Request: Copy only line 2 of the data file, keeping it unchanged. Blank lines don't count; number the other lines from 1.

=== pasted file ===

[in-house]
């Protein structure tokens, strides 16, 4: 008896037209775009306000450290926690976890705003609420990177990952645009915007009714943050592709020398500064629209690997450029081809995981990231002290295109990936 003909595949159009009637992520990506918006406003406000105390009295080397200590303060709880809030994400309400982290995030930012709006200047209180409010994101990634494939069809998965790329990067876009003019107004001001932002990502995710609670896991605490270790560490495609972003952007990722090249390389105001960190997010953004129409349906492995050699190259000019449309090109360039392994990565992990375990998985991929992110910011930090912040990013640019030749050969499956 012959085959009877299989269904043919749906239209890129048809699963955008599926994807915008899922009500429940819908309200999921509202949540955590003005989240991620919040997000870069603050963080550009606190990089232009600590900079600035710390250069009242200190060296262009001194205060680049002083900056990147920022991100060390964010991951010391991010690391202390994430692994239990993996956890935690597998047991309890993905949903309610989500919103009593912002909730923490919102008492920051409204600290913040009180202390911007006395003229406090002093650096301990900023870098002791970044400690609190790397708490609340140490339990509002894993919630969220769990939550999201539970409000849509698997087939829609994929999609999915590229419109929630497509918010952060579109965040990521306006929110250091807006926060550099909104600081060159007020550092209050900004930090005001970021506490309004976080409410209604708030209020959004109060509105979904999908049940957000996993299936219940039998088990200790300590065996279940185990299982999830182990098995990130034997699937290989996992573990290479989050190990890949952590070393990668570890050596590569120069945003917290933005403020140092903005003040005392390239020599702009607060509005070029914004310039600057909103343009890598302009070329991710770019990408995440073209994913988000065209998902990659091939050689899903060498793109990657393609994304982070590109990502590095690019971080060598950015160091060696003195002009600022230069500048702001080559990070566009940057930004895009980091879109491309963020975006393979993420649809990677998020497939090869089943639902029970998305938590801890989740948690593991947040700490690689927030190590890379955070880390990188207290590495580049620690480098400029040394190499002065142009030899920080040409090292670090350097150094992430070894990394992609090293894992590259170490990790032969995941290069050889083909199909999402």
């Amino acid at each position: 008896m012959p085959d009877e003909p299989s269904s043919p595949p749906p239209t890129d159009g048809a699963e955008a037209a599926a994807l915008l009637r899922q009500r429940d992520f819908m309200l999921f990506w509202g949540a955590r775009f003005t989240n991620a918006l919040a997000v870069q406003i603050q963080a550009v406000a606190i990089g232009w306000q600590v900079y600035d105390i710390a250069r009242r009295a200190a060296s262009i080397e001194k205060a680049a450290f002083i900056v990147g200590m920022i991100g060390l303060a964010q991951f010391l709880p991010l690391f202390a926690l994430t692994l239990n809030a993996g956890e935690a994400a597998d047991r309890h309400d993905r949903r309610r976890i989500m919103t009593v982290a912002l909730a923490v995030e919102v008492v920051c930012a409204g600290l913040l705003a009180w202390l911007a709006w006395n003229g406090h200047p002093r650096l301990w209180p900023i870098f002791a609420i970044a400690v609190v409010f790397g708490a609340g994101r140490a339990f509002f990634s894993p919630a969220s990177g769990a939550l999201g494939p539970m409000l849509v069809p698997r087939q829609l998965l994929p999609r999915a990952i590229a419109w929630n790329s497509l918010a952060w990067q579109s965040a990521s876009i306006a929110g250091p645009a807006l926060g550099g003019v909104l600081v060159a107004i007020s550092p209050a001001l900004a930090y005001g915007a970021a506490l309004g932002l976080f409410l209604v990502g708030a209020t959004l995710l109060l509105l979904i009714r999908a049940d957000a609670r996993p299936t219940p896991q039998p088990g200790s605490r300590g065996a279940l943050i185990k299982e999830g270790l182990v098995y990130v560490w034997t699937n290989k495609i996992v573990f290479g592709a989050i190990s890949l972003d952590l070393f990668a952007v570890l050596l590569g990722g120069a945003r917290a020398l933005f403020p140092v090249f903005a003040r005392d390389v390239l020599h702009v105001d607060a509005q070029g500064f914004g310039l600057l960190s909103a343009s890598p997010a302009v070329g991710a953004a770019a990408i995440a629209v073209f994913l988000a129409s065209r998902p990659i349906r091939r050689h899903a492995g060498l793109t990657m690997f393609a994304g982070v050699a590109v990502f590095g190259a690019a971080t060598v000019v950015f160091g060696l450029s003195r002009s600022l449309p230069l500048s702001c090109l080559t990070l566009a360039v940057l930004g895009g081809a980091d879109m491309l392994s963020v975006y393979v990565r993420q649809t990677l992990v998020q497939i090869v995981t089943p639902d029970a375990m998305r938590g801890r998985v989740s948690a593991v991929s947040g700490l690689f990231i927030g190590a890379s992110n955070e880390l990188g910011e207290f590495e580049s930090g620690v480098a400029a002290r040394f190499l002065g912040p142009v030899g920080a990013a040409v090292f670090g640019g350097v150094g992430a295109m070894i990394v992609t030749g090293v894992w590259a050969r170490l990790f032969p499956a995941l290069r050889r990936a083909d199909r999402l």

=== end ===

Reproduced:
């Protein structure tokens, strides 16, 4: 008896037209775009306000450290926690976890705003609420990177990952645009915007009714943050592709020398500064629209690997450029081809995981990231002290295109990936 003909595949159009009637992520990506918006406003406000105390009295080397200590303060709880809030994400309400982290995030930012709006200047209180409010994101990634494939069809998965790329990067876009003019107004001001932002990502995710609670896991605490270790560490495609972003952007990722090249390389105001960190997010953004129409349906492995050699190259000019449309090109360039392994990565992990375990998985991929992110910011930090912040990013640019030749050969499956 012959085959009877299989269904043919749906239209890129048809699963955008599926994807915008899922009500429940819908309200999921509202949540955590003005989240991620919040997000870069603050963080550009606190990089232009600590900079600035710390250069009242200190060296262009001194205060680049002083900056990147920022991100060390964010991951010391991010690391202390994430692994239990993996956890935690597998047991309890993905949903309610989500919103009593912002909730923490919102008492920051409204600290913040009180202390911007006395003229406090002093650096301990900023870098002791970044400690609190790397708490609340140490339990509002894993919630969220769990939550999201539970409000849509698997087939829609994929999609999915590229419109929630497509918010952060579109965040990521306006929110250091807006926060550099909104600081060159007020550092209050900004930090005001970021506490309004976080409410209604708030209020959004109060509105979904999908049940957000996993299936219940039998088990200790300590065996279940185990299982999830182990098995990130034997699937290989996992573990290479989050190990890949952590070393990668570890050596590569120069945003917290933005403020140092903005003040005392390239020599702009607060509005070029914004310039600057909103343009890598302009070329991710770019990408995440073209994913988000065209998902990659091939050689899903060498793109990657393609994304982070590109990502590095690019971080060598950015160091060696003195002009600022230069500048702001080559990070566009940057930004895009980091879109491309963020975006393979993420649809990677998020497939090869089943639902029970998305938590801890989740948690593991947040700490690689927030190590890379955070880390990188207290590495580049620690480098400029040394190499002065142009030899920080040409090292670090350097150094992430070894990394992609090293894992590259170490990790032969995941290069050889083909199909999402």